The doorposts were set in concrete and the door was hung in place. Then construction of the walls began: bags of soil were laid on top of one another, like bricks, to create the walls and roof.
Ali explains: “Each bag was positioned on a fabricated tin sheet slider so they could be adjusted before pulling the tin out. We laid gravel under the bags on the bottom two layers of the wall, to prevent moisture wicking up. We also included a couple of lengths of drain pipe vertically, to provide airflow. The pipes went right up and out the top of the root cellar through the soil covering.
How did they ensure there was no slippage between the bags? They used a ring of barbed wire between each layer. “This helped to prevent the bags slipping once they were put in position,” Ali explains.
The bags were then firmly packed down, so they butted up close. “This makes the whole structure really strong,” says Ali. “This build method is used extensively in Asia to construct typhoon shelters and other emergency accommodation, as they will withstand pretty much anything!”
What were the greatest challenges? “Making the arch over the door was a bit fiddly,” she confesses. “We made a temporary frame above the door to hold the bags while the arch was being built. It incorporated some horizontal posts to make an eventual kind of ‘eyebrow’ to shelter the door area.
You can see from the photos, the day we removed the frame was a significant milestone! It not only held up, but it was strong enough to sit on! The layers of bags over the height of the door are corbelled in two or three inches per layer until you have your dome.”
Another significant moment was when the keystone at the top was laid. It was on the eve of Lammas, an ancient pagan festival which celebrates harvest. “This seemed entirely appropriate,” says Ali.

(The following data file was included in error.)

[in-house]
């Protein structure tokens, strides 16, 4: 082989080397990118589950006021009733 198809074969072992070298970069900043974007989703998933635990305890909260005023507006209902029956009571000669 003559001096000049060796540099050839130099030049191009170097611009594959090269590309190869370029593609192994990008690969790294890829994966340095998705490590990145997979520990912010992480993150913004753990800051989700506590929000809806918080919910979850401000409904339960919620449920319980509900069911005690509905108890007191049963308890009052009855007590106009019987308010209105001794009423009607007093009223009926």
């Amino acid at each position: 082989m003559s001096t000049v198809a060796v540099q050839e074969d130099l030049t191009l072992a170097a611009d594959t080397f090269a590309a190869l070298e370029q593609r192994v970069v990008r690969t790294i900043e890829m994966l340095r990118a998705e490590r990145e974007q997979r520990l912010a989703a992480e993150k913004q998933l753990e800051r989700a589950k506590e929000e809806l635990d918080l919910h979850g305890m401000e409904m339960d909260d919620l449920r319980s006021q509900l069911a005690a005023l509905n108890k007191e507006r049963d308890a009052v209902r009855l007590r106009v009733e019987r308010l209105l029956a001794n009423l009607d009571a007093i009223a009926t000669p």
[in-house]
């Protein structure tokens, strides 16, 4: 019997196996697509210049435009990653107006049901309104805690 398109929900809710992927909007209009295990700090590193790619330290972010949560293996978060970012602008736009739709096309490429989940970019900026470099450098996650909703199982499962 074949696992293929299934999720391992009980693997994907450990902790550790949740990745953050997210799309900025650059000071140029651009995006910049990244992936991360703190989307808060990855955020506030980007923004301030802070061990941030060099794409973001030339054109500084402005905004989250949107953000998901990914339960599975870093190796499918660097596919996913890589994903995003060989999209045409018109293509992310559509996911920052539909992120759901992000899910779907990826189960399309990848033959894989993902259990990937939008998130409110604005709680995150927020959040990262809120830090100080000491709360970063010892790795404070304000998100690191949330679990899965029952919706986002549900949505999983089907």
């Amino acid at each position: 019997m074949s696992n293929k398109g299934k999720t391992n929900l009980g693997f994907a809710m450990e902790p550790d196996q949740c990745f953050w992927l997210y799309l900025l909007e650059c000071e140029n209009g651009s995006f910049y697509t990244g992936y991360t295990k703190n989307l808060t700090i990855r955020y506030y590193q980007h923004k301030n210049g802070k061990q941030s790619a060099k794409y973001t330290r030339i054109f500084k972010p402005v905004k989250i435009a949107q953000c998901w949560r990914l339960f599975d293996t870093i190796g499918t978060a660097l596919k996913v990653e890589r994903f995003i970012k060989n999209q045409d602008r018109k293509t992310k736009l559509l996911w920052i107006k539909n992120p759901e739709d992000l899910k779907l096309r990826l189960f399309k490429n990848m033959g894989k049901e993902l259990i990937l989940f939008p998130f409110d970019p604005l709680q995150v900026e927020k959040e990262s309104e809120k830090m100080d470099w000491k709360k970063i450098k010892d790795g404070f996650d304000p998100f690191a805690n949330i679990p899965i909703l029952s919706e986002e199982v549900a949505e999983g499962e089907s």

Once the dome was complete, a silage wrap, which had been put in at the start, was folded over the top, followed by a layer of wire mesh, to stop any animals being able to dig in.
“Then we used a digger to cover the whole thing with earth,” says Ali. “Although we found we had to construct a little wooden front above the door, to hold the earth in place. Then the whole thing was covered with a jute net which held the soil in place whilst the plants grew. It was seeded with wildflowers and phaecelia green manure, which the bees enjoyed all summer. All exposed areas around the door and steps were roughly hand plastered with breathable lime plaster and the interior was shelved out with hand-built storage racks.”
It’s been a huge learning curve for the whole family. “We had an enormous number of bags filled and hefted.” says Ali. “Not a project to undertake unless you have a good number of helping hands … which luckily we have!” Many people came to help, bringing muscle power and skills, as well as enthusiasm and ideas. “We definitely have an original and unique addition to the smallholding which is hugely useful.” she says. “Not sure I’d fancy doing another one, though!”
Have you ever executed a root cellar on your homestead? We’d love to hear your experiences!